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The promising news for parents who accept that their responsibility to environmental stewardship should include green education for their children is the fact that children are just that – children. Children are born with the innate ability to be inquisitive and caring. Take a child to the zoo or stroll along a path in the park or nature center and this becomes immediately obvious – their caring for the birds and flowers and most things in nature. Trees seem to be a natural habitat for children as well as animals. Providing the opportunity for children to nurture their connection with nature almost certainly guarantees success for the first step in their environmental education – awareness.

When children are taught from an early age the environment has an impact on their lifestyle and quality of life, they will begin to learn that their lifestyle has an impact on the environment. It is important for them to learn that how they and their parents live today will determine if their friends in nature will be around when they grow up. Teach them early why you recycle or turn off the lights when they aren’t needed. In time, when they become young adults and leave home, the values their parents encouraged will be instilled in their very character, and will almost certainly be passed on to their children. It doesn’t cost much – just a little love, caring and patience.

Your children and grandchildren will thank you.

Green Websites and Blogs for the Children

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For the volumes of green websites that focus on the environment and green industry, few offer such exemplary experiences as those created for the green education of our children. Those listed in this section represent a few of the best planned and most effective. By design, many offer excellent resources for the parents, with the intended effort to induce a shared experience.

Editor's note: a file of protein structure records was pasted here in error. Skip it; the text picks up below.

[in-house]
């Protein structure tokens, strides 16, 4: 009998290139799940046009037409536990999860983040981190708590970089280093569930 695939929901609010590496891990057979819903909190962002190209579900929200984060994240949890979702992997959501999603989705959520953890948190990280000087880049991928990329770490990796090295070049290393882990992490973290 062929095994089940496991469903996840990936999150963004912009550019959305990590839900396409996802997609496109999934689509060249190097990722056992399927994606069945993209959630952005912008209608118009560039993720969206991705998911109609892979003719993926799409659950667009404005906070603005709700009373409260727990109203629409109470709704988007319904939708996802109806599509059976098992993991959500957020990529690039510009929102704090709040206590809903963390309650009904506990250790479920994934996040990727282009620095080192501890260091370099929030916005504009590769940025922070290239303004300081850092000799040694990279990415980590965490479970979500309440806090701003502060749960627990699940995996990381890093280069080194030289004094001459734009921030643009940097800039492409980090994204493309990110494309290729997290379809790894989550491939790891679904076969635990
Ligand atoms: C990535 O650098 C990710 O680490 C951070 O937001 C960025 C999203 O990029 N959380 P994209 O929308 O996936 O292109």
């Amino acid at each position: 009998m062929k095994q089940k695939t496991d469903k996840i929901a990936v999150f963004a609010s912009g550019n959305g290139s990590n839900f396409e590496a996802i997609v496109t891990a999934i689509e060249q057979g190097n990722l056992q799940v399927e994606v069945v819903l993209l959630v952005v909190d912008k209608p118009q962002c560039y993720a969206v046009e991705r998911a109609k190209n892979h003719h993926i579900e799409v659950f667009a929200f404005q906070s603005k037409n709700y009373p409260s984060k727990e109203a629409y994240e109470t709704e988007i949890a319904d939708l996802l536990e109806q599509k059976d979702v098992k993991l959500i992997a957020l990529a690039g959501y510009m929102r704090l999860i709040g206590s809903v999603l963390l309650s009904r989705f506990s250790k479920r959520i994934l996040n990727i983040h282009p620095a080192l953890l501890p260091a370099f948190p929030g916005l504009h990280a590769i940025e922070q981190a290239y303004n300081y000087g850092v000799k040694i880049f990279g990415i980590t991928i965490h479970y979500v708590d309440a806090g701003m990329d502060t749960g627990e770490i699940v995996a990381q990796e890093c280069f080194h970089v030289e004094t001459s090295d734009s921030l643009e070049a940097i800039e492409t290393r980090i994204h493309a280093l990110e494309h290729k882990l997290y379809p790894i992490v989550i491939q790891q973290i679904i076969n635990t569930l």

Natural Resources Defense Council (NRDC): NRDC is an environmental action group, and this webpage aggregates a large and comprehensive listing of resources for kids of all ages; categorized links to sites that cover the environment, animals, plants, habitats, oceans, air pollution, global warming, recycling, parks, forests and global activism.

Care2: Although Care2 is a great site for all ages, this section also presents a very nice collection of websites dedicated to kids.

Environmental Kids Club: Who better to present the environmental story to kids than the EPA.

National Geographic Kids: Exactly what we expect from National Geographic.

Recycle City: A great EPA site for kids to learn the basics of recycling by creating their own Recycle City.

Charity Guide: A 501(c)(3) nonprofit organization whose mission is to inspire and facilitate flexible volunteerism with a Volunteering on Demand approach; how you can make a difference in 15 minutes, in a few hours or while on vacation, for a variety of concerns including children’s issues, animal welfare, health and safety, community development, poverty and environmental protection; however, the relevancy here is the information offered in the sections addressing the environmental education of children and consumers; many common sense tips on how consumers can be environmentally responsible and save money; this page is specific to the environmental education of children.

Family Education: Has Your Child sections for age groups 0-6 yrs, 7-11 yrs, 12-18 yrs.

GreenMyParents: A revolutionary, nationwide program to help young people teach their peers and parents how to work together to help the economy, earn money at home, and save the planet through simple, everyday actions.